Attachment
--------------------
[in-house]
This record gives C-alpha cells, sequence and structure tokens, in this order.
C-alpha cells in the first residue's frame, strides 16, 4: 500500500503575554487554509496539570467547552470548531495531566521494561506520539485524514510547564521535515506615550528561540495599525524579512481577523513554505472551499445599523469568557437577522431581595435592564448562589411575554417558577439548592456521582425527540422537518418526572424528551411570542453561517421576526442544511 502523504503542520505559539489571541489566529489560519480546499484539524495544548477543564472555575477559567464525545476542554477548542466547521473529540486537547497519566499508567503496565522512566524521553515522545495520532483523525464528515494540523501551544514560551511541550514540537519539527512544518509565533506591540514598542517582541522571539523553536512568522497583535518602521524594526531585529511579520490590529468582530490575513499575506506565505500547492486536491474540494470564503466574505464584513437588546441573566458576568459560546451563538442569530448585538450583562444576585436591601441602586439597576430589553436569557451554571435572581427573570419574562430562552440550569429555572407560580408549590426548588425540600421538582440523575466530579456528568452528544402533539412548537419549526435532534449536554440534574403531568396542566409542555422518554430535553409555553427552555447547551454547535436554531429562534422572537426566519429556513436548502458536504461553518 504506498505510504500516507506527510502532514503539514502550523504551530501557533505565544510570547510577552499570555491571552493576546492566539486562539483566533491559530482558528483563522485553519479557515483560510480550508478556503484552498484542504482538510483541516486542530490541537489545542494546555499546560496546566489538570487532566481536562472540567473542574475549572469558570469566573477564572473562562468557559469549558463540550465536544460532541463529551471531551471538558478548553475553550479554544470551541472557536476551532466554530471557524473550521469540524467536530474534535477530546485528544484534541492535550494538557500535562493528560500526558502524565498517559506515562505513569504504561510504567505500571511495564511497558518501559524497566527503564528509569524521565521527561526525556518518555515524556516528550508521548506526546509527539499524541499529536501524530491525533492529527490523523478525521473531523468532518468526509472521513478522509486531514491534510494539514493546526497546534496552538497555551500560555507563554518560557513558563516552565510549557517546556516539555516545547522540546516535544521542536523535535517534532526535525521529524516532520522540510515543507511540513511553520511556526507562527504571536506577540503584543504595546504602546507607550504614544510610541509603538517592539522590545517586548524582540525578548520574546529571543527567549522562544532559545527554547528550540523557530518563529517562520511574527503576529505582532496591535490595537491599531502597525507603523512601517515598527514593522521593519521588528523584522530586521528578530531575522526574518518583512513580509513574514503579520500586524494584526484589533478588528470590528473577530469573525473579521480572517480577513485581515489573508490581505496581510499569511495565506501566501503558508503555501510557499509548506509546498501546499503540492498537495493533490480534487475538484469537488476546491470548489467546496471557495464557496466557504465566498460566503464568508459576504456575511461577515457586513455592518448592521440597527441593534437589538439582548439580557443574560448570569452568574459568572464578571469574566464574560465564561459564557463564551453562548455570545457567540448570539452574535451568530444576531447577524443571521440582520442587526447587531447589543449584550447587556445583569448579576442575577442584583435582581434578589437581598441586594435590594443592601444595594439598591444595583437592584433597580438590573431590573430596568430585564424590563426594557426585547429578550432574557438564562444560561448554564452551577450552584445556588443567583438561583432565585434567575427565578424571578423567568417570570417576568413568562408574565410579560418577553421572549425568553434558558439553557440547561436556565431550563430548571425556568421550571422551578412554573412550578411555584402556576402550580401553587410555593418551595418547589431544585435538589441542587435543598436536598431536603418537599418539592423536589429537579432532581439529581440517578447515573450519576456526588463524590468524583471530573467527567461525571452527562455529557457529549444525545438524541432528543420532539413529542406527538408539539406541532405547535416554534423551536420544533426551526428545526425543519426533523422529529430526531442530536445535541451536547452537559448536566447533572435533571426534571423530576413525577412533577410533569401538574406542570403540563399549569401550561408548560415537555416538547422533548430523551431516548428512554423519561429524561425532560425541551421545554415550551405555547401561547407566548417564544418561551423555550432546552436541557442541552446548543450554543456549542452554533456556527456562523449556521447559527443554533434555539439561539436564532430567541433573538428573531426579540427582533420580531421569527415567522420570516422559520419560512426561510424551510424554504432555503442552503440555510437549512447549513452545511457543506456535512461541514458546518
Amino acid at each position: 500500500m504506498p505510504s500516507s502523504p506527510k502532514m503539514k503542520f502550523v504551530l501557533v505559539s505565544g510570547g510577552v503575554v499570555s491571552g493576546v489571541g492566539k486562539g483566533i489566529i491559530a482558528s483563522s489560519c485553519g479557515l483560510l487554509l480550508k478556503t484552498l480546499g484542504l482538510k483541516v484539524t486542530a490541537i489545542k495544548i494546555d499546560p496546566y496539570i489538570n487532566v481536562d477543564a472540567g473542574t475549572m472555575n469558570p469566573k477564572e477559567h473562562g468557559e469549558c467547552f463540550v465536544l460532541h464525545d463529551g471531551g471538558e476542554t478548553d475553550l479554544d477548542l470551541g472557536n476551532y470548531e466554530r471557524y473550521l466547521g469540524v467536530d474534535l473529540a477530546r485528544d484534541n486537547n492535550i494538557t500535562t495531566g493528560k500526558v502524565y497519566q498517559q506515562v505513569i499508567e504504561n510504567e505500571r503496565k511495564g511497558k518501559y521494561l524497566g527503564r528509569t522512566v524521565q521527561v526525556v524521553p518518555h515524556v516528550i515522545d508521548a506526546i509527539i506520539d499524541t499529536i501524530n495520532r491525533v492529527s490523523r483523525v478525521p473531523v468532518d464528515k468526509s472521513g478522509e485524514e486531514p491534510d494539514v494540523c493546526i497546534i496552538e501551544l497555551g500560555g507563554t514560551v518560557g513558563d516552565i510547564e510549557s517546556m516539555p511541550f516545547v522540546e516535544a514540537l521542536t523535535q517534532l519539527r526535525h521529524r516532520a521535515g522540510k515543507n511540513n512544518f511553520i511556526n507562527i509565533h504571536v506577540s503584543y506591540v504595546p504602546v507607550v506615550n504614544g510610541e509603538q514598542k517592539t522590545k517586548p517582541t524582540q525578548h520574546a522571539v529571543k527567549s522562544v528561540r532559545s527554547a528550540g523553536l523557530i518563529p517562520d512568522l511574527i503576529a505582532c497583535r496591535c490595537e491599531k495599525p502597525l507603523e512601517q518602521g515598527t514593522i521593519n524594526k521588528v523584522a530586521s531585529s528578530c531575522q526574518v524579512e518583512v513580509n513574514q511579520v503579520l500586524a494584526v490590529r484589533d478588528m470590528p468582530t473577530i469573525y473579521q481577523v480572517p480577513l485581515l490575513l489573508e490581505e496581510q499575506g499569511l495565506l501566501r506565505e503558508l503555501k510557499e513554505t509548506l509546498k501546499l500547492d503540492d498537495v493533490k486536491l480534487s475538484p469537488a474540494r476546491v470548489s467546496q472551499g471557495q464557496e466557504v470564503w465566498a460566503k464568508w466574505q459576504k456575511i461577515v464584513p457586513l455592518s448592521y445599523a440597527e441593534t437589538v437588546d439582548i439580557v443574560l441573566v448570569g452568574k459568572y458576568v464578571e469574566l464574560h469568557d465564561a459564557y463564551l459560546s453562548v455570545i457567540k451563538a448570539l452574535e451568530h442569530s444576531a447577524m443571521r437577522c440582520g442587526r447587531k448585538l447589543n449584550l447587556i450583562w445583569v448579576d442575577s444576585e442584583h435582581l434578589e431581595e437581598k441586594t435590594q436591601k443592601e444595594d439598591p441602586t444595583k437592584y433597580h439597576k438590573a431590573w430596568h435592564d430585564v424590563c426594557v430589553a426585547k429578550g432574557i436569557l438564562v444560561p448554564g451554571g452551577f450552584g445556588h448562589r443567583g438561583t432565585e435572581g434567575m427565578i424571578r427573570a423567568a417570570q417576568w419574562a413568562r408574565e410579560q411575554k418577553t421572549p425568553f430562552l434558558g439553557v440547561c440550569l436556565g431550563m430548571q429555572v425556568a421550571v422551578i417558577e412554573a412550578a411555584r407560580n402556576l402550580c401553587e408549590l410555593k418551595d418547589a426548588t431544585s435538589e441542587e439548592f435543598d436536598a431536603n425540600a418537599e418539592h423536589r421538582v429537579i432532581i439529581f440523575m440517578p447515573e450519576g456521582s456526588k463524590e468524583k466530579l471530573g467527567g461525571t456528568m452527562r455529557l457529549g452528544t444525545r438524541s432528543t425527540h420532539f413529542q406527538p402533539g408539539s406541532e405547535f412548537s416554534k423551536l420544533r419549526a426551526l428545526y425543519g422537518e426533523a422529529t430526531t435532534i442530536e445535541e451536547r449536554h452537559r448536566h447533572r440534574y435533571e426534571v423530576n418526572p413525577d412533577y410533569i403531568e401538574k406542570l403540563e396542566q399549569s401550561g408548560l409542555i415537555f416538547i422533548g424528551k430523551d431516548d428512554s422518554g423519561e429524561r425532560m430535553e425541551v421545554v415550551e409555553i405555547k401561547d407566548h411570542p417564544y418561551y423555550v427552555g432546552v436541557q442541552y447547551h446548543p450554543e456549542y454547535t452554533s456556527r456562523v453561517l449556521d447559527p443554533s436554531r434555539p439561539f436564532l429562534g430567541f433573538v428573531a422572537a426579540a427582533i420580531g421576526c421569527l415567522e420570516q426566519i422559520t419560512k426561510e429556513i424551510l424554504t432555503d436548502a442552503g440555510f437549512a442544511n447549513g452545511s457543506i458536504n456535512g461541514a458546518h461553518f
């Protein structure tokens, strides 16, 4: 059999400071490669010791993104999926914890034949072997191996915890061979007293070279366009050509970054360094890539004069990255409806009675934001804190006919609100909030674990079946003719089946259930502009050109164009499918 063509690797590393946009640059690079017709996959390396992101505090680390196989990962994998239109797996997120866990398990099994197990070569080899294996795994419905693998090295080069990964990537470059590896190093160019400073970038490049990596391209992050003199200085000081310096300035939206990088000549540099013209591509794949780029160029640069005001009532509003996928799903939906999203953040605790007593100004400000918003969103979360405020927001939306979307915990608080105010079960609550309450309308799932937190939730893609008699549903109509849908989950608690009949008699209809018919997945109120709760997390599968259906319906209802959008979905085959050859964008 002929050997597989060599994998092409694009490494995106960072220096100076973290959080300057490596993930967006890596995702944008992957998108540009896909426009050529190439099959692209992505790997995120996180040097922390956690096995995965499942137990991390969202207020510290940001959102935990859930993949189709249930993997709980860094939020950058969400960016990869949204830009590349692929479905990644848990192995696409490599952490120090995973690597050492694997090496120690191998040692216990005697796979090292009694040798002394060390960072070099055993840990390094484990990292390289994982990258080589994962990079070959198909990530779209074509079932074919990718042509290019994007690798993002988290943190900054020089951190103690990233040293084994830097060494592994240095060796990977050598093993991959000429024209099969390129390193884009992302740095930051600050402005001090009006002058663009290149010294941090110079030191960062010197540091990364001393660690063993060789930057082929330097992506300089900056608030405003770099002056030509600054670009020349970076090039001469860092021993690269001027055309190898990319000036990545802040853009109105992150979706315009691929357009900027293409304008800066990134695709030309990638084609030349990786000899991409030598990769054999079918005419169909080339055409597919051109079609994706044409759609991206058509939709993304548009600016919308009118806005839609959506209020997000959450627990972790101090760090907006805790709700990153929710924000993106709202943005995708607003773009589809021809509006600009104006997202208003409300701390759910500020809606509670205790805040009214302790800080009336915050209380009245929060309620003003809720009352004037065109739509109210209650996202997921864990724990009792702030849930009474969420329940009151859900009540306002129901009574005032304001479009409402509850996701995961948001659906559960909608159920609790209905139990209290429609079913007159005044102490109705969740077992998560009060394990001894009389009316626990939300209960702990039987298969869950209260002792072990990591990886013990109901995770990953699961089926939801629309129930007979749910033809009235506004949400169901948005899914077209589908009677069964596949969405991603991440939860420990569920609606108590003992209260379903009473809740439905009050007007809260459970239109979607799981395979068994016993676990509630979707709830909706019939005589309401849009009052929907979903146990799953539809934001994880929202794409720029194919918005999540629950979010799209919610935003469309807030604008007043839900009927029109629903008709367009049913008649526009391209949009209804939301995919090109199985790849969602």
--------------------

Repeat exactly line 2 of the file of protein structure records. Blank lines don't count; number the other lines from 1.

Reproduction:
This record gives C-alpha cells, sequence and structure tokens, in this order.